Happiness is also easier to grasp when it’s used as a relative rather than an absolute concept. It might be easier to declare you’re happier now than you were last year because you have a better job, a more stable relationship or enough money to order what you actually want from the menu. But are you definitively happy?
Does it matter if you are?
Apparently, it does given the sheer numbers of people who keep joining the pilgrimage to discover the mystical state. Wherever it resides…in our amygdala…or in the wisdom of experts at a happiness convention…?
What is considered happiness for one person could be torture for another and even for the same person at different stages in their lives. So ‘definitively happy’ is closer to fantasy – happily ever after – than the more nuanced and messier nature of reality. This is not to say that we shouldn’t indulge in fantasy but at some point it’s important to make the distinction and to save some energy for what’s actually happening in your life right now.
You can’t control everything that happens so seek balance instead
A healthy organism in nature typically seeks and tries to maintain homeostasis, the condition of balance or equilibrium within its internal environment. This includes physiological and psychological stability as well as entomological (the ability to behave cooperatively to produce a desired result). When any of these become unstable there is an inherent tendency to restore the balance. Commonly the source of the instability is from external causes over which the organism has little or no control.
Physiologically the same tendencies apply to human beings – our bodies strive for stable body temperatures, blood pressure, and circadian rhythms and when any of these get thrown off we become less healthy. But psychologically and entomologically we get and stay out of balance all the time because we’ve found ways to short-circuit or sabotage our natural tendencies and replace them with more complicated ones that keep us stuck or suffering.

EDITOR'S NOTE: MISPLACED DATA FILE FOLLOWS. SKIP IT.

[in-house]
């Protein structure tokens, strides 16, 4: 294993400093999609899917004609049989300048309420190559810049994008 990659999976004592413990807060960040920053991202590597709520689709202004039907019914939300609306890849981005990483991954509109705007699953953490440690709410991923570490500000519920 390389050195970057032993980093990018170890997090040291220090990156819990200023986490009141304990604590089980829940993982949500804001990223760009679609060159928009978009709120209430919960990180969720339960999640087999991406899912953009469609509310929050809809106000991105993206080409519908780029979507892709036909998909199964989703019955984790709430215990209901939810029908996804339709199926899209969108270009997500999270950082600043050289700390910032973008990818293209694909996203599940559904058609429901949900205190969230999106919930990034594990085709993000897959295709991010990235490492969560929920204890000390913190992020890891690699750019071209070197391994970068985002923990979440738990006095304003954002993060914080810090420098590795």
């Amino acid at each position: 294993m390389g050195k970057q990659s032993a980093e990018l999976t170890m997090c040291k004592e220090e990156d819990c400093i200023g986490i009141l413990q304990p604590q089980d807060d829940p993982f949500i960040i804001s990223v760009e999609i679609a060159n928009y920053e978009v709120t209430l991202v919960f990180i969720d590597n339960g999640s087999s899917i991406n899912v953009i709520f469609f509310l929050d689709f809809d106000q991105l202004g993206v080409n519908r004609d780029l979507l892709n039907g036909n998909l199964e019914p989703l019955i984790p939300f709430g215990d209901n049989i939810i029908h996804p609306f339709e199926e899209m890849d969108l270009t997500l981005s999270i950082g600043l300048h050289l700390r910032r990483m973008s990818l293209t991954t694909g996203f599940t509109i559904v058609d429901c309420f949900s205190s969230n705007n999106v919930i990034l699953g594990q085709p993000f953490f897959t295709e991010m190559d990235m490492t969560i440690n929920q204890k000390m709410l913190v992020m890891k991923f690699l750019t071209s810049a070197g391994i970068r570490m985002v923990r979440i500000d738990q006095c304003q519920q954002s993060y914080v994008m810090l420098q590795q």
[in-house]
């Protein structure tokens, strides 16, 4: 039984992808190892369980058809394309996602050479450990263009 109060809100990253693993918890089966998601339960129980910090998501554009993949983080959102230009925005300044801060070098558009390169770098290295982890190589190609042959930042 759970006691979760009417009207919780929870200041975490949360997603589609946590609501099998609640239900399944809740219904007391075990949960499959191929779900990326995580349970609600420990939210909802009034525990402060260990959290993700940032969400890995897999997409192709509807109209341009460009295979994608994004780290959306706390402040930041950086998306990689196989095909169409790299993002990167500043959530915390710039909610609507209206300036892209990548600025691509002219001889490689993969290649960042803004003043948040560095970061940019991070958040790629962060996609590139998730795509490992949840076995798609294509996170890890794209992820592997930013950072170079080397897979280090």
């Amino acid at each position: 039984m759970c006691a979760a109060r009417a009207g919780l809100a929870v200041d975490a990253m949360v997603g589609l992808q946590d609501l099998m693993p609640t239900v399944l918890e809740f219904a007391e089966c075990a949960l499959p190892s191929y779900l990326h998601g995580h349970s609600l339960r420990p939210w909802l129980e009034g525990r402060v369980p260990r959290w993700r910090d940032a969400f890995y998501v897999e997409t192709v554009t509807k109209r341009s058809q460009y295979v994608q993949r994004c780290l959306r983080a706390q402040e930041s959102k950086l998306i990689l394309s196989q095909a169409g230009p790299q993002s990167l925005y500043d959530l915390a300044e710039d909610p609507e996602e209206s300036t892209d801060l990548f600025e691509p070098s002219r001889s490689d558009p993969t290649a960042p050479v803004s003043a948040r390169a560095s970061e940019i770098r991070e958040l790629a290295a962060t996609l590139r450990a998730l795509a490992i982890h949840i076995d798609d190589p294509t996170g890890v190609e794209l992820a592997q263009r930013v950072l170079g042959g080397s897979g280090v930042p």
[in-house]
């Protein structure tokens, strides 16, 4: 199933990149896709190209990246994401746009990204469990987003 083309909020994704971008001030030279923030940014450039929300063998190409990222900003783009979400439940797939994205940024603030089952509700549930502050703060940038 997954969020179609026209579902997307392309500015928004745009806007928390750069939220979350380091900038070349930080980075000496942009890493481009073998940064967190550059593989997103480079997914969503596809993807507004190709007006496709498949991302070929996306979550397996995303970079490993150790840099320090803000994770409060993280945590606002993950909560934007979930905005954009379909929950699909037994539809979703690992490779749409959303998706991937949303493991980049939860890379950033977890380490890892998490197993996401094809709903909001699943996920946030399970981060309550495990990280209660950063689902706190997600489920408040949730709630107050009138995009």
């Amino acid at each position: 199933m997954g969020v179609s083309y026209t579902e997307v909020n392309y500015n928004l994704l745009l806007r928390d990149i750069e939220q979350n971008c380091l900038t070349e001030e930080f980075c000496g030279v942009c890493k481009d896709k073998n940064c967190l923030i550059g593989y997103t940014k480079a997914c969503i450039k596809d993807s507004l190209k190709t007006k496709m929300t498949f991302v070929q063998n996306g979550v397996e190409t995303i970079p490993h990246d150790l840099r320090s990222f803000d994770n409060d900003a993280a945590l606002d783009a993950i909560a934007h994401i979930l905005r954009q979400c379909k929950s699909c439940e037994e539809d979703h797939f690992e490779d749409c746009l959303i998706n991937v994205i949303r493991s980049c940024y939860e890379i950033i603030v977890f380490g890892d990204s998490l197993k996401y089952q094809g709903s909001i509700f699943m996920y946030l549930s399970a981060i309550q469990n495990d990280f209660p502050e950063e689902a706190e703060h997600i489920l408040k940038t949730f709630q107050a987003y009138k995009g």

“Since time immemorial, people have attempted to cope with powerful and terrifying feelings by doing things that contradict perceptions of fear and helplessness: religious rituals, theatre, dance, music, meditation and ingesting psychoactive substances, to name a few.”
~ Peter Levine, In an Unspoken Voice.
Animals in the wild process their stress by finding ways to discharge it physically. Human beings retain their stress by finding ways to internalize it. After which we make bad decisions or go to therapy to try to understand ourselves! Clearly, I’m oversimplifying but there is some truth to this. We don’t do what’s natural and simple and we do introduce complexity and endless conjecture or rumination to make the pursuit of happiness tougher or more of a struggle than it needs to be.
The struggle is not where contentment flows the strongest. Struggle is an inevitable part of all our lives but this does not mean we have to succumb to it or tolerate it to the point where it unduly sways our overall wellbeing. There is more contentment to be found in simplicity and balance, giving back or sharing, harmony or in letting go. But these are rarely sufficient to quell the rampant appetites for solutions to the existential angst or lack of joy that many experience. Analytical minds demand something more elaborate, which they rarely find because this is not where the truth lies.
Take responsibility for the things you CAN control
Just like any other organism, you cannot control everything in your external environment, and if your happiness is pegged to your ability to do so, it’s probably built on a house of cards. Some argue that you are responsible for what happens in your life and therefore for finding your own happiness. Which is an interesting mantra until its proven wrong, which it often is.
“Happiness is possible only to a rational man, the man who desires nothing but rational goals, seeks nothing but rational values and finds his joy in nothing but rational actions.”